Learn about Robots and Robotics

About this Site
Law Enforcement
Expert Witness
Robotics Engineer
Forward Kinematics
Inverse Kinematics
Solar Power
Robot Vision
Motion Control

Robots In Space

Applications outside the Earth's atmosphere are clearly a good fit for robots. It is dangerous for humans to get to space, to be in space and to return from space. Keeping robots operating reliably in space presents some unique challenges for engineers. The ultra-high vacuum in space prevents the use of most types of lubricants. The temperatures can swing wildly depending on whether the robot is in the sun light or shade. And, or course, there is almost no gravity. This is actually more of an opportunity than a challenge and leads to the possibility of some unique designs. The conceptual robot at left has 21 independent joints. On earth it would be impossible for this robot to support its own weight, but in space, the design presents some unique capabilities. The robot can reach around obstacles and through port holes. The robot also possesses a huge degree of fault tolerance. It can continue to operate with excellent dexterity even after several  joints fail.

The robot at right is called Robonaut. It is a humanoid robot designed by the Robot Systems Technology Branch at NASA's JSC  in a collaborative effort with DARPA. Robonaut's creators designed it to have dexterity, range of motion and task capabilities roughly equivalent to that of an astronaut in a space suit. Space flight hardware has been designed for servicing by astronauts for the last fifty years. It makes sense that robots would gradually pick up these tasks over time rather than suddenly replacing astronauts. The set of tools used by astronauts during space walks was the initial design consideration for the system. This drove  the development of Robonaut's dexterous five-fingered hand and human-scale arm. The robot's mix of sensors includes thermal, position, tactile, force and torque , with over 150 sensors per arm. The control system for Robonaut includes an onboard CPU with miniature data acquisition and power management in an environmentally hardened body. He's also got a nifty thermal suit to protect him from the wild temperature swings in space.

At left we see the Canadarm robot arm, a version of which has flown on every Space Shuttle flight for the last twenty years. The arm has a shoulder with 2 DOF, an elbow with 1 DOF and a 3 DOF wrist. The arm is routinely used as a mobile work platform for the astronauts, for "tossing" satellites into space and for retrieving faulty ones. Non-routine uses have included: knocking a block of ice from a clogged waste-water vent, pushing a faulty antenna into place, and activating a satellite that failed to go into proper orbit. Several of these arms have been in service for twenty years. A true robot success.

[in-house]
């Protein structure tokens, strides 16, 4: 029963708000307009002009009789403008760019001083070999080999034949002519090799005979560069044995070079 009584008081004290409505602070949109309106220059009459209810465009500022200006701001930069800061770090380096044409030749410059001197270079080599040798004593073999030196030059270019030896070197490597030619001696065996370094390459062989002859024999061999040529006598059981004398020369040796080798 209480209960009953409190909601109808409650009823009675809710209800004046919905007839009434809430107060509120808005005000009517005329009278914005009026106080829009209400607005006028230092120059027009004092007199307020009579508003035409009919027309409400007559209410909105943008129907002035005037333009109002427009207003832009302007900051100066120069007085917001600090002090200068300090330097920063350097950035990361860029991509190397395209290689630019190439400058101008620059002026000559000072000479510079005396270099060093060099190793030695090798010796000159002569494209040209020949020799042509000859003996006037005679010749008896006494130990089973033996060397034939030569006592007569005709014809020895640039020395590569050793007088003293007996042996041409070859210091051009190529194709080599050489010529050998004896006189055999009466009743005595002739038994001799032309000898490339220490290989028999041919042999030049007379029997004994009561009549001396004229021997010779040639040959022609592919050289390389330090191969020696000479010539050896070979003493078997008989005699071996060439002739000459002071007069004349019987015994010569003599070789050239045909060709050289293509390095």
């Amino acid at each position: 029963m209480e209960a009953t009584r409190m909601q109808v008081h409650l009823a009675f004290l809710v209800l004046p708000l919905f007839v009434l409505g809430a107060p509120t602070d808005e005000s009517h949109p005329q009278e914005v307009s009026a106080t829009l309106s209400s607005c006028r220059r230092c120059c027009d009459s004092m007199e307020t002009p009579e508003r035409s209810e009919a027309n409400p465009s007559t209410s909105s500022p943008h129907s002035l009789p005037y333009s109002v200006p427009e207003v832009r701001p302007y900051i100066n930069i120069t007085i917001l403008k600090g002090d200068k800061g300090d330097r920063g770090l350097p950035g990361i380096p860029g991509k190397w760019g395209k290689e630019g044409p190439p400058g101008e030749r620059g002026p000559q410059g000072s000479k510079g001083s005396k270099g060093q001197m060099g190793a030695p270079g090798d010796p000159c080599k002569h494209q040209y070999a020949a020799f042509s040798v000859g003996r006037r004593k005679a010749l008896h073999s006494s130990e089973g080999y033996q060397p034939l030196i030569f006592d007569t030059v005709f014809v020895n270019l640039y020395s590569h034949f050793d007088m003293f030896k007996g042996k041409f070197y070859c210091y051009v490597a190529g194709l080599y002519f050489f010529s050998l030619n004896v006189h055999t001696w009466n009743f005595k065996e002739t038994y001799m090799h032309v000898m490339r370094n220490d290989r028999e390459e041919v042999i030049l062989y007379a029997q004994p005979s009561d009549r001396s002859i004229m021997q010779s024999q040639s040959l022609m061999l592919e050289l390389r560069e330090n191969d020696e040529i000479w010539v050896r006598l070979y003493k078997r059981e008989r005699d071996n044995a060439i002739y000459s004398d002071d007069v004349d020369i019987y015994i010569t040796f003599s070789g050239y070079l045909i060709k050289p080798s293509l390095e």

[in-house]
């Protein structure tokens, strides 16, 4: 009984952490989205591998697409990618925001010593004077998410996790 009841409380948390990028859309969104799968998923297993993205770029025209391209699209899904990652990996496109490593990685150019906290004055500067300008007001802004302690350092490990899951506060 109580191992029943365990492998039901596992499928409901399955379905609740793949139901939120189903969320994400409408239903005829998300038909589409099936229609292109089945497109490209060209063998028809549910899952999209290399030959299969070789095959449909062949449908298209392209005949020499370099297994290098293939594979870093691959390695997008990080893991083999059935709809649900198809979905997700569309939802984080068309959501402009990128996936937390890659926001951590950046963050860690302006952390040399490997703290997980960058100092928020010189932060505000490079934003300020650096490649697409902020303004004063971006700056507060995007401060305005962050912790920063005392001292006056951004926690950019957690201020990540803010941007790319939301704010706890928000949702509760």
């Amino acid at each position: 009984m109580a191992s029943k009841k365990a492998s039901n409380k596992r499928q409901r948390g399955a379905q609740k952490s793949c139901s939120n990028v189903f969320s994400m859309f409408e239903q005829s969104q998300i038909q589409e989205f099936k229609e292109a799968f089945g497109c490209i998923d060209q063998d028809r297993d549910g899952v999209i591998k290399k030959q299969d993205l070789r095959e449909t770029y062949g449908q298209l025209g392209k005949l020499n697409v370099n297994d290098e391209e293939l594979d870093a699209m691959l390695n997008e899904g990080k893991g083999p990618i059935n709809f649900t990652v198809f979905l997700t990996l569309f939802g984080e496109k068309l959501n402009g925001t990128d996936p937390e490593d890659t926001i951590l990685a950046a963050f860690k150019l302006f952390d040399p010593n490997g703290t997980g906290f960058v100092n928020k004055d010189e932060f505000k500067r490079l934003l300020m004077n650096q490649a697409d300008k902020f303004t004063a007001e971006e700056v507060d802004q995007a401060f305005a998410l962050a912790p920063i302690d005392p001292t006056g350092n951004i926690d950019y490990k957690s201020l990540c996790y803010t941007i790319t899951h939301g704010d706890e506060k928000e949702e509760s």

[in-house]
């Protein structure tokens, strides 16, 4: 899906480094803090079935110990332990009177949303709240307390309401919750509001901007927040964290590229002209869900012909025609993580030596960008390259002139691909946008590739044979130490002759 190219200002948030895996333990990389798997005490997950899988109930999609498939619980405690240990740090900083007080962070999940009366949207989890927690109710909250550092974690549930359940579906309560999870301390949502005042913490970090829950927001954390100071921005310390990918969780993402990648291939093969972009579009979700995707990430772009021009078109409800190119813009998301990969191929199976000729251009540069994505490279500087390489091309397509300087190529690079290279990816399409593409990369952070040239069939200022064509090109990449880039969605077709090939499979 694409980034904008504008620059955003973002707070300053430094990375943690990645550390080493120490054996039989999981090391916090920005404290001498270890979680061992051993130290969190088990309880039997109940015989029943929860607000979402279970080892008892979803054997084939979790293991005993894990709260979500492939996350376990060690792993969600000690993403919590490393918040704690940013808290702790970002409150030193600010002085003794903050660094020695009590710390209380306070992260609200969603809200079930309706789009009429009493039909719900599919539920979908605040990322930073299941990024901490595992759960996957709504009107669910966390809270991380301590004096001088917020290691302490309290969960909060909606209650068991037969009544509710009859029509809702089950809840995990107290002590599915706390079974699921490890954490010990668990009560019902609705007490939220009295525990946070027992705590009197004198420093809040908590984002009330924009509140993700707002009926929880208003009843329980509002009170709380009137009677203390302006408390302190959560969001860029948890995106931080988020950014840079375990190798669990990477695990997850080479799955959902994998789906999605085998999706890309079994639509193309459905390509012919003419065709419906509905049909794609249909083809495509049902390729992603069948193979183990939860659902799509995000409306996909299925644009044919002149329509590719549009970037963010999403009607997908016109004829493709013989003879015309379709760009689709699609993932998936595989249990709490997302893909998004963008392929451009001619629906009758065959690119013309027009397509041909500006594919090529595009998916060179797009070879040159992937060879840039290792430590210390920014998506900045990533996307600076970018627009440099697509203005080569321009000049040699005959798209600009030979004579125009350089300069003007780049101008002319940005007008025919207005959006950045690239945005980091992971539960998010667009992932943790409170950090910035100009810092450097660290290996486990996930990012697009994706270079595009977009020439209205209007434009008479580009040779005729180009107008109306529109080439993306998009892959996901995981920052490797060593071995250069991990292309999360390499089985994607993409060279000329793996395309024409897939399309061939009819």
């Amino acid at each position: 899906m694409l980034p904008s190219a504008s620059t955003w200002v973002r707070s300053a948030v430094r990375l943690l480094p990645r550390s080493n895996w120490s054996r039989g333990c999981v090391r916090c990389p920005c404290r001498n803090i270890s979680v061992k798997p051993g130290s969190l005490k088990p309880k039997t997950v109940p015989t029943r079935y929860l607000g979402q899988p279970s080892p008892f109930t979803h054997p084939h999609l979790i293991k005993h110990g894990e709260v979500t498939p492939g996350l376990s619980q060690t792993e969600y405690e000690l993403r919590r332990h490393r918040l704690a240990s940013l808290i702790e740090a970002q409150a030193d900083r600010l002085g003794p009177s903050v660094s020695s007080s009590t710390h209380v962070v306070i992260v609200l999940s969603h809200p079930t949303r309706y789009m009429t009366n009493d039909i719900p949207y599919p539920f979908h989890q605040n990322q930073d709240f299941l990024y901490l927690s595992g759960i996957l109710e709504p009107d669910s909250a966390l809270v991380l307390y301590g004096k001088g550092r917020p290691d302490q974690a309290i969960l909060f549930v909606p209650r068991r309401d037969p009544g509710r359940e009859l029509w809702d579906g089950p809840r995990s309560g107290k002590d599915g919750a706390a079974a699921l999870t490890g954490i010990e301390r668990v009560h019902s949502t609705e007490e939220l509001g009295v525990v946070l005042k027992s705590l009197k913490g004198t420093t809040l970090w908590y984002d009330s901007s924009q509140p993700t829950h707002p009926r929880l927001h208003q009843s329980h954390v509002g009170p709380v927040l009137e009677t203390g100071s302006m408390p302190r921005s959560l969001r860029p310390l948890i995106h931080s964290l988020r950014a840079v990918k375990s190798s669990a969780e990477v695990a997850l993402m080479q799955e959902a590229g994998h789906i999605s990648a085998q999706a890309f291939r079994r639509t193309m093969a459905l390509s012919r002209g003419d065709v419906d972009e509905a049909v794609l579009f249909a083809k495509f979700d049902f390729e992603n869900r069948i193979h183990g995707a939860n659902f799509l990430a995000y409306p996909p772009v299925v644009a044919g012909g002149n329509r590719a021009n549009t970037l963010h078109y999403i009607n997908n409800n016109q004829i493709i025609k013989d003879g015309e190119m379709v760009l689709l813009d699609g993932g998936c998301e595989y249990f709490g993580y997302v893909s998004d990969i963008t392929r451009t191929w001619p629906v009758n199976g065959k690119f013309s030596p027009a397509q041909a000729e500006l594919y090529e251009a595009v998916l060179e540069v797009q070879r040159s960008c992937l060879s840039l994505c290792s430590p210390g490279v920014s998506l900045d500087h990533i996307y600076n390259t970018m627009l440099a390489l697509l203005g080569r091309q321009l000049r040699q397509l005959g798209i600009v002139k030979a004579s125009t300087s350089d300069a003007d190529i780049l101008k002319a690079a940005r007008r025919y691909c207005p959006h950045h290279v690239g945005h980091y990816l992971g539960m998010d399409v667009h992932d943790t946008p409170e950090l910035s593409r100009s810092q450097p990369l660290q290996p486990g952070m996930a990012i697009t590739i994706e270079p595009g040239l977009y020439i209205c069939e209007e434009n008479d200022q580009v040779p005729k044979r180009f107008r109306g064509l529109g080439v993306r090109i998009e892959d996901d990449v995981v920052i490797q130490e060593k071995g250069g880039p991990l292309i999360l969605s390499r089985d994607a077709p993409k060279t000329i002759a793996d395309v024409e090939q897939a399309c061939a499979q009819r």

At right we see a press photograph of the Sojourner mobile robot that ultimately explored the surface of Mars. This is more of an R/C car than a robot as it was completely remote controlled from Earth, but NASA calls it a robot so I will too. In any case, the pictures it provided from the Martian surface were breath taking. Sometimes I think that really cool pictures may be NASA's greatest contributions. The deep field images produced by the Hubble telescope are in my opinion some of the greatest wonders of mankind.

The Sojourner is a 6-wheeled vehicle of a rocker bogie design which allows the traverse of obstacles a wheel diameter (13cm) in size. Each wheel is independently actuated and geared (2000:1). The front and rear wheels are independently steerable, providing the capability for the vehicle to turn in place. The vehicle has a top speed of 0.4m/min. It is powered by a 0.22sqm solar panel comprised of 13 strings of 18, 5.5mil GaAs cells each. The normal driving power requirement for the microrover is 10W.

NASA decided to develop a $288-million Flight Telerobotics Servicer (FTS) in 1987 to help astronauts assemble the Space Station, which was growing bigger and more complex with each redesign. Shown here is the winning robot design by Martin Marietta, who received a $297-million contract in May 1989 to develop a vehicle by 1993. About the best thing that can be said for the FTS project was that it generated a lot of lessons learned. The robot never flew and never will fly because it was never completed. This project demonstrated that fault-tolerance gone wild will doom a robot. The robot had so many redundant systems that there was just too much to go wrong.

copyright notice